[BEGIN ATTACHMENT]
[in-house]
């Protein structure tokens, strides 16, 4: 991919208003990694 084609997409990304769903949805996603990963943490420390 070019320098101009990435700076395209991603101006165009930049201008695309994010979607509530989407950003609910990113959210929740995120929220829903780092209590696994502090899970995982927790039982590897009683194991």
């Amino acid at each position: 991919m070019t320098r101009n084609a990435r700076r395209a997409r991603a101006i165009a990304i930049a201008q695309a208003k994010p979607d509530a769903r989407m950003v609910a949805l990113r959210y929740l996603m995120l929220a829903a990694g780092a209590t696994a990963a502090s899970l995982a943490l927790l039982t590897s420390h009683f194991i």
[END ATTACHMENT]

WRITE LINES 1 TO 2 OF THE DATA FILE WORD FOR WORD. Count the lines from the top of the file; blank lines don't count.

[in-house]
């Protein structure tokens, strides 16, 4: 991919208003990694 084609997409990304769903949805996603990963943490420390 070019320098101009990435700076395209991603101006165009930049201008695309994010979607509530989407950003609910990113959210929740995120929220829903780092209590696994502090899970995982927790039982590897009683194991």